Montclair dramaturg Kaitlin Stillwell asks the right questions
by Kate Mulley, music composed by Andy Peterson
Feb. 1-March 4
555 Valley Road, West Orange
By GWEN OREL
Mix research, performance, communication and history and you come up with a singular position in theater: the dramaturg.
Dramaturg Kaitlin Stillwell and playwright Kate Mulley had a virtual retreat one snowy week in December.
Some of it was less virtual, as the Montclair dramaturg spent time at the playwright’s New York apartment.
Stillwell’s mission? Asking the right questions, to help Mulley clarify her characters’ wants and needs for the new play “Razorhurst.”
The final script for the musical, which opens next week, is still coming together. It portrays two Australian mob bosses in 1929: Kate Leigh and Tilly Devine.
The phone calls were epic, Mulley said, about “what sort of twists in the draft that needed
to be done, and what questions we had, and what still wasn’t clear.” The goal was to figure out “what needed to happen to have a draft that was fully coherent,” she said.
Gotthold Ephraim Lessing, the first dramaturg at the Hamburg National Theater, coined the term “dramaturg” in the 18th century. He described what he did as “dramatic judge.”
Stillwell, who has worked as a professional actor, touring nationally with “Fiddler on the Roof,” received an advanced degree in England.
“Dramaturgy’s my thing,” she said with a laugh. Her
musical theater background, including a degree from Ithaca College, brings her day-to-day understanding of the practicalities of a theater production. She got a theoretical and textual foundation in England, and did a year’s internship at the McCarter Theatre in Princeton.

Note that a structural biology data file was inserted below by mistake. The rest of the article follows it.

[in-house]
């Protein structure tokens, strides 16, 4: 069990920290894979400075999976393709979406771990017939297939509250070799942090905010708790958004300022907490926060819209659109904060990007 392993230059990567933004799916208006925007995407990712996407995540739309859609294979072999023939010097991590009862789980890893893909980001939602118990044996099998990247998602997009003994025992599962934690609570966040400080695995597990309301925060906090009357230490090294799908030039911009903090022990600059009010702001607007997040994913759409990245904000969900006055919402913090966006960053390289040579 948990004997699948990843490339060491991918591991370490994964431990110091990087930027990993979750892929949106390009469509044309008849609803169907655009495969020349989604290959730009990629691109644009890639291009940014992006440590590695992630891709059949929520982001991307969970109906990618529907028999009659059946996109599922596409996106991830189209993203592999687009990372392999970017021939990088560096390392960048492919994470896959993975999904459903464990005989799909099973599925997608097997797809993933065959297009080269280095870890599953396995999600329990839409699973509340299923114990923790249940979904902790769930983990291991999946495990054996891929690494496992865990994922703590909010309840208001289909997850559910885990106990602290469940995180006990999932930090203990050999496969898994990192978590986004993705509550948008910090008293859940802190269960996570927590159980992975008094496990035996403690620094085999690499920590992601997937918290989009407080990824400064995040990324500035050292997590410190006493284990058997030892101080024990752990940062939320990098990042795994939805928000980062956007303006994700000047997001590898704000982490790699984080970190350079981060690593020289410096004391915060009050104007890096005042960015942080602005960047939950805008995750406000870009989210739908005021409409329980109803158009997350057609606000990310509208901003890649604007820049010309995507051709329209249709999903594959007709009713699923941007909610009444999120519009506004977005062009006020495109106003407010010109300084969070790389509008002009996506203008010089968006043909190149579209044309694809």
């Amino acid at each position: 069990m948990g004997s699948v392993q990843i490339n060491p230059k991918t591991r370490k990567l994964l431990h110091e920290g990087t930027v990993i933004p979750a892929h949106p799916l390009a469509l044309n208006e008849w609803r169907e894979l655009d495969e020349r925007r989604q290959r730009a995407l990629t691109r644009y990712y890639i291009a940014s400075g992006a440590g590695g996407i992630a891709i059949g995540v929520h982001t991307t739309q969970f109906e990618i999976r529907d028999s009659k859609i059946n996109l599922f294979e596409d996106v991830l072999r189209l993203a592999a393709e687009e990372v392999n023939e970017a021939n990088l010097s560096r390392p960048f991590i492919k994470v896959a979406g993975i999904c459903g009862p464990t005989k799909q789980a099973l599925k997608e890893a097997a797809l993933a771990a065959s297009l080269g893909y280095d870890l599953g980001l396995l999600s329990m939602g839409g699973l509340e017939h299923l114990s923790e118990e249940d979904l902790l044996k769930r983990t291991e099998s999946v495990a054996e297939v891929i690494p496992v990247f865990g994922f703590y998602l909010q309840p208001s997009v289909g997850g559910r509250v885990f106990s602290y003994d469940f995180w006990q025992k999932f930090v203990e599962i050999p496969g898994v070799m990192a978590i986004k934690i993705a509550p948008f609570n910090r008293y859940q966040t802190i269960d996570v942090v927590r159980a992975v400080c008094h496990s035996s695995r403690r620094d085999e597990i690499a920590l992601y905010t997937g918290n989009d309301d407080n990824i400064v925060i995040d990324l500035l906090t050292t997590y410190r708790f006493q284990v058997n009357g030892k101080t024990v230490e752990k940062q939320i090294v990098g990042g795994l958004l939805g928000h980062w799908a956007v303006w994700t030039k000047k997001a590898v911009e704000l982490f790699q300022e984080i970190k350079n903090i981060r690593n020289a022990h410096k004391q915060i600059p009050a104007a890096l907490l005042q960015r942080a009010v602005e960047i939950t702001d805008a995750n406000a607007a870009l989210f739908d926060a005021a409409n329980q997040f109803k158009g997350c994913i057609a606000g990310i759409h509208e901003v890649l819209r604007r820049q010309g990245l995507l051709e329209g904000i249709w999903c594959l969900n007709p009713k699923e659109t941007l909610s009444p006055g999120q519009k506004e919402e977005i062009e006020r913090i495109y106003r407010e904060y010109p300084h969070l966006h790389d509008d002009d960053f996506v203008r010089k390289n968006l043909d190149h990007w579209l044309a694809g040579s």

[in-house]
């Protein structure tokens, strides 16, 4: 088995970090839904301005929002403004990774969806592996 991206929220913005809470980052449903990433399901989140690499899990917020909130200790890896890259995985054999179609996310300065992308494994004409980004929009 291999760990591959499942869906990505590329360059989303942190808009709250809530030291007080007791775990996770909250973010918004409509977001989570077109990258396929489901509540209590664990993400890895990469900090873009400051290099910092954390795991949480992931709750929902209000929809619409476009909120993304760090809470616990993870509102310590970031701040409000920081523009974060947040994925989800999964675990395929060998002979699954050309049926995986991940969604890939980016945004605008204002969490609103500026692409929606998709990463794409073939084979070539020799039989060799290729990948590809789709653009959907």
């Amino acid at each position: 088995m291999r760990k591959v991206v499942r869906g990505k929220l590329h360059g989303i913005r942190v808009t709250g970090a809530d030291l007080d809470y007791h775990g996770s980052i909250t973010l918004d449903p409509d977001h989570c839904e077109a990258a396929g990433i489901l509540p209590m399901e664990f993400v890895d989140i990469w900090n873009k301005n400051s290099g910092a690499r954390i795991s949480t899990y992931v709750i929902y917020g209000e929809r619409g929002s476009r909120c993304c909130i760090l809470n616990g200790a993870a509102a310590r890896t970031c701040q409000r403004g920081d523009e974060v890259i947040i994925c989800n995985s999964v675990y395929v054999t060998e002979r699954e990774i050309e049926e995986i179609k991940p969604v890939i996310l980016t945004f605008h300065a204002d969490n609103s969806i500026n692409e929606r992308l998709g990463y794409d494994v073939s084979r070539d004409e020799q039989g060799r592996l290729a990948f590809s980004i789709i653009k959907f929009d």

A dramaturg “can be so many things,” she said Sunday in a conference room backstage, while composer Andy Peterson went over new music with the two-person cast. Heavily Post-it-noted books of research sat on the table. Mulley sat behind her laptop, her own annotated book at hand.
“It can be someone who is helping to shape the trajectory of the play with the playwright, helping them to ask them questions to help them uncover their own best version of that piece,” Stillwell said. “And it can also be someone who talks to audiences and tries to give context around production so that the audience can be more deeply engaged with the ideas and the process of that piece.”
Artistic Director Cheryl Katz, who directs the play, worked closely on script development in the fall. So when Stillwell began talking to Mulley, she brought a fresh perspective to the piece.
The play takes place long after the characters are dead, as the spirits resurrect their histories and continue their rivalry.
The show takes place in a coffee house, and some audience members will sit onstage. The coffee house set will actually serve as a coffee shop before the play begins, Stillwell said.
The discussions helped to distill “a lot of major character choices that felt like they were a little all over the place before we started working together,” Mulley said.
Together the playwright and dramaturg realized that something that had happened in Leigh’s childhood was a source of deep shame — and that it was something her rival could exploit.
Mulley described “Razorhurst” as “a show in which two women who know a lot about one another to use the information that they have to try to take the other one down a peg.”
In keeping with the dramaturg’s role as a person who interacts with the audience, Stillwell lit up when she described the Context Room at Luna Stage. On its website, Luna describes this room as “an interactive museum.” For “Razorhurst,” there will be a wall that depicts Devine and Leigh. There will be reproductions of period newspaper articles — there were a lot, Stillwell said with a laugh. “We will have a fun photo both where people can take their fun ’20s-themed pictures,” she said. “We always like to include articles and prompts, questions that help us think about where some of the things in the play resonate today.”
The playwright said, “The more things that have happened and the more I write the play,
the more I feel like it’s a sort of necessary piece of theater, even though it is this fun round about these bad women.”
There is a parallel with the way “we think about women’s roles in society,” Stillwell said. “The way we like to put women in boxes, and grapple with them in very specific terms. Those are all things you can see in these characters. There’s a lot to be mined in how one connects to them personally.”